A strong start for Les Bleus!
6′ Gilchrist Sees Red
With France dominating the first 5′, Scotland would soon see themselves at an even greater disadvantage as Grant Gilchrist‘s dangerous tackle to Anthony Jelonch saw the Lock receive a red card.
Now one man down and 7 points behind, it wasn’t long until Scotland faced their third tribulation.
Whoever said ‘bad things come in threes‘ might be onto something…
Following on from a magnificent long pass from Dupont, the white jerseys showed no signs of stopping as Ntamack received the wide ball to set up Dumortier’s second try within just 8 minutes.
Just look at how Dupont executes his bullet pass and earns the ‘Play of the Week‘:
10′ Haouas Red Carded
With 10 minutes on the clock, it wasn’t long until France saw their luck begin to change.
Mohamed Haouas‘s direct head contact with Ben White saw the Prop make history as the first-ever player to be sent off twice in the Six Nations Championship, the first time for punching Jamie Ritchie in the 2020 fixture.
The sides were again level, standing at 14 vs 14.
Now desperate to get onto the scoreboard, Scotland were ready to break into France’s half with what initially appeared to be a flawless attacking formation.
However, as the Six Nations Championship teaches us, nothing is set in stone…
France’s Full-Back Thomas Ramos poached the ball away from Russell with his stunning interception and made a break to clear the ball over the try line.
Now 17 points ahead, it wasn’t long before Ramos signed off with a conversion to add a further 2 points onto their score.
Exceptional spatial awareness from Ramos and a sensational sweep from the unsuspecting Scots!
After a frustrating first quarter, Scotland soon bounced back as they edged toward the 5 metres line.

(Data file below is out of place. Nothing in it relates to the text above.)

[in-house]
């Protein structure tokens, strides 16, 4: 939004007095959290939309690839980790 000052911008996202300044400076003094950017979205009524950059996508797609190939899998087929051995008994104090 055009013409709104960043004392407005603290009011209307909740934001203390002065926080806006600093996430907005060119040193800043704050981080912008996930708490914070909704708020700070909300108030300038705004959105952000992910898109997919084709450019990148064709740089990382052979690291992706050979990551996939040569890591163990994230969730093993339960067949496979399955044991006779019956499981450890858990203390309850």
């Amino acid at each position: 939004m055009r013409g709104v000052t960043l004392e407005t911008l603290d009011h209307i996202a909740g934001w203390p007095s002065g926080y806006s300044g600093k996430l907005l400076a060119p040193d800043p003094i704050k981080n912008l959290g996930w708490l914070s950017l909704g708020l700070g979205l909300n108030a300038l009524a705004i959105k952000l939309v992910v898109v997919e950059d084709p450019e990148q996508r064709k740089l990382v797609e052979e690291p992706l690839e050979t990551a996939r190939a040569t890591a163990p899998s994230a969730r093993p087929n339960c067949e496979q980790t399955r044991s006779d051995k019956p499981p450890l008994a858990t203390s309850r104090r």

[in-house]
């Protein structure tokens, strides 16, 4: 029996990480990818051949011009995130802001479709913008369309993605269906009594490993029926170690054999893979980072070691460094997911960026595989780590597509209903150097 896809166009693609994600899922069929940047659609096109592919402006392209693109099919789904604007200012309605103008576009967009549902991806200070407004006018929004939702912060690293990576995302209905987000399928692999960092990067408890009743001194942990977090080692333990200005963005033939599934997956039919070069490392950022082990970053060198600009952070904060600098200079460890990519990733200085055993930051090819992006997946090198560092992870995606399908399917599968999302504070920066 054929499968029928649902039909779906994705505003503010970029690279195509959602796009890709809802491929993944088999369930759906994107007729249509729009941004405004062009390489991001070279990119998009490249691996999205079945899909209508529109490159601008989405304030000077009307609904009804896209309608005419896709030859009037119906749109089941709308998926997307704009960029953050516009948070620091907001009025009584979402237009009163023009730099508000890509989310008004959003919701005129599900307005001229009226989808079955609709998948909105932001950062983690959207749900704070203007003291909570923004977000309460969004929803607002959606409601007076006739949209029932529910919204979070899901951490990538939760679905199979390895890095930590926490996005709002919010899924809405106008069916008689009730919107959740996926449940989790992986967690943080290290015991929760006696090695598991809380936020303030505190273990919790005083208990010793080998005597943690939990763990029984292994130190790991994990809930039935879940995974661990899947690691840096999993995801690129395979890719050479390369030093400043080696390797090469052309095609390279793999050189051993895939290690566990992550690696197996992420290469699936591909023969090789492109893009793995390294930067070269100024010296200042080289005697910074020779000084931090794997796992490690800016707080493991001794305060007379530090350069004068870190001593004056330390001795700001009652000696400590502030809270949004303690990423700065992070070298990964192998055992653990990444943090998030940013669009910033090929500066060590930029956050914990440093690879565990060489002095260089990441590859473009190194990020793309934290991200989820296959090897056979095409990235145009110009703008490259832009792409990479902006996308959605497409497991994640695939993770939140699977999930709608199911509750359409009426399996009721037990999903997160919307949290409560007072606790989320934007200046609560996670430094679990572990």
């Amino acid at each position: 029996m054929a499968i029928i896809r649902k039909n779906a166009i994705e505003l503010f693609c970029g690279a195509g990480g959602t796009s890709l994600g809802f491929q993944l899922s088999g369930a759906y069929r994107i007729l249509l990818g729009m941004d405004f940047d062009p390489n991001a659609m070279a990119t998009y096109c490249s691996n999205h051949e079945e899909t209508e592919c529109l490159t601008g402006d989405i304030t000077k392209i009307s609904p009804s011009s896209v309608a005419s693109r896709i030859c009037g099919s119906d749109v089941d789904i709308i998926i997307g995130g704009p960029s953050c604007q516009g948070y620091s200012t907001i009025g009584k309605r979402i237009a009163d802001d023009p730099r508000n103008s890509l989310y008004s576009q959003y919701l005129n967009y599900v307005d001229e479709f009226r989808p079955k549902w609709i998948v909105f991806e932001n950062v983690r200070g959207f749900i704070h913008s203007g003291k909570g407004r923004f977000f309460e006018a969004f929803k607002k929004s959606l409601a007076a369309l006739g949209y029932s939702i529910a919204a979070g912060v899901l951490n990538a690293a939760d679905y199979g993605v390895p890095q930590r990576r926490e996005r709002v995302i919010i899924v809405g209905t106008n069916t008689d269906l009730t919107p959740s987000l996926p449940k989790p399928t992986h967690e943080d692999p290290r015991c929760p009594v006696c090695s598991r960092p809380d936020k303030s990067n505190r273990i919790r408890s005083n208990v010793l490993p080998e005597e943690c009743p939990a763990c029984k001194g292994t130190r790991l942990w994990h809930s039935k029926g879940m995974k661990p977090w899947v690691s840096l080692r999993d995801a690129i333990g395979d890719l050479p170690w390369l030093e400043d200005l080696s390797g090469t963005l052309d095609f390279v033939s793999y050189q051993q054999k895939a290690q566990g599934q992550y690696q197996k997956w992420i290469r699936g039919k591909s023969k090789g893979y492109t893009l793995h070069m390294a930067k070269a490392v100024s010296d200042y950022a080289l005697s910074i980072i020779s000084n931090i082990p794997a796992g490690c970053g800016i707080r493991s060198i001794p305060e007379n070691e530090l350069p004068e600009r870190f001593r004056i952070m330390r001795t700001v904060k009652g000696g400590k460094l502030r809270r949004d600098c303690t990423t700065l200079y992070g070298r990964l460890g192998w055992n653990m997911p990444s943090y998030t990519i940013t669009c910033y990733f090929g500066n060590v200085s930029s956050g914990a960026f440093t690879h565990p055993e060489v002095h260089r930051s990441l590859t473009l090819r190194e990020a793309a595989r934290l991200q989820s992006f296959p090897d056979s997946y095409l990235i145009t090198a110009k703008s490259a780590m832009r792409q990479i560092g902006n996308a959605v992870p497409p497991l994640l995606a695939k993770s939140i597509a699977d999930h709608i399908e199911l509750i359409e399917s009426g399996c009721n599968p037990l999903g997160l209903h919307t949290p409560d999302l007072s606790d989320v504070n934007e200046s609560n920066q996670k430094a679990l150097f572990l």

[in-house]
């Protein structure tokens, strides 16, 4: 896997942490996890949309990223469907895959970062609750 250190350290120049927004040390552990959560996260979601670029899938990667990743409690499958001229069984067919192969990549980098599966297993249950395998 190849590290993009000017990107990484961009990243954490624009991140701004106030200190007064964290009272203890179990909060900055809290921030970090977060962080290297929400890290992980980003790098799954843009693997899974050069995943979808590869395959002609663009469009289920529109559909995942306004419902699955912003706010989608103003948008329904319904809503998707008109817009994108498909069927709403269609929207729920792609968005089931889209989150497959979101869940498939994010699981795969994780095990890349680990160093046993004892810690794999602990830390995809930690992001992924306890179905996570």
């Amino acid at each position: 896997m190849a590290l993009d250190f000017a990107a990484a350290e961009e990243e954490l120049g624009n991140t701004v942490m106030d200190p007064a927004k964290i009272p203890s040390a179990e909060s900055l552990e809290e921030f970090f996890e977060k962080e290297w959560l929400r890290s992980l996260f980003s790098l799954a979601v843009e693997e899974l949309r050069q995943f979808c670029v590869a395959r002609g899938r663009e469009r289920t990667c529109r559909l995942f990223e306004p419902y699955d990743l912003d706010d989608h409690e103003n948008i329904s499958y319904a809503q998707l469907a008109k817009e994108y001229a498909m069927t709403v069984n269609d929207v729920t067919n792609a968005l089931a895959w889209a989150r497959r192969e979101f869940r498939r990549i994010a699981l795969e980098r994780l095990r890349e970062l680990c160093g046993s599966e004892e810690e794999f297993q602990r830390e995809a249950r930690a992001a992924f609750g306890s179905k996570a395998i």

A succession of seamless passes from White to Russell and then a flat pass to Huw Jones soon saw Scotland get onto the board.
In true Russell fashion, a conversion followed moments later to close the gap against France and bring the score to 19-7.
Ramos was soon back to clinch a penalty for his side following on from Matt Fagerson being off his feet at a ruck, which gave France the edge with an additional 3 points to conclude the half-time score at 22-7.
Standing at a considerable disadvantage, Scotland needed to be the first to score after half-time if they were to have any chance in closing the gap against Les Bleus.
Making their way toward the 5-metre line, Jones secured a further 3 points for his side despite Dupont‘s efforts to stop the onslaught, and in true Russell fashion, a second conversion was made for his side.
France were back again in the 57′ with an additional penalty from Ramos following on from Scotland going off their feet at a breakdown, earning an additional 3 points for their side.
Just 10 minutes later, Scotland again replied using the scrum to their advantage. A penalty was given, and Price set up Russell for a remarkable try.
A third conversion from Russell in the 68′ brought the scores to a nail-biting 25-21, a score that left Les Bleus quaking in their boots.
Determined to not lose for a second time at this year’s Six Nations, Fickou clinched it for France by making a break for the Try line as the Scots’ defences began to weaken and crack.
Ramos followed again for a third conversion to conclude the scores at 32-21 for full-time.
Round 3 Summary
What a fantastic third round to take place at the Principality Stadium. Congratulations are in order for Ireland, England and France as they emerge victors of Round 3.
With Round 4 set to commence on the 11th of March, we can’t wait to see how the teams fare as they take to Twickenham.
For now, that’s it from us here at The Full 80. Let us know in the comments your opinion on the round. Perhaps you’ve got predictions on who will emerge victorious in Round 4? We’d love to hear from you!
In the meantime, why not check out our predictions for the outcome at this year’s championships here.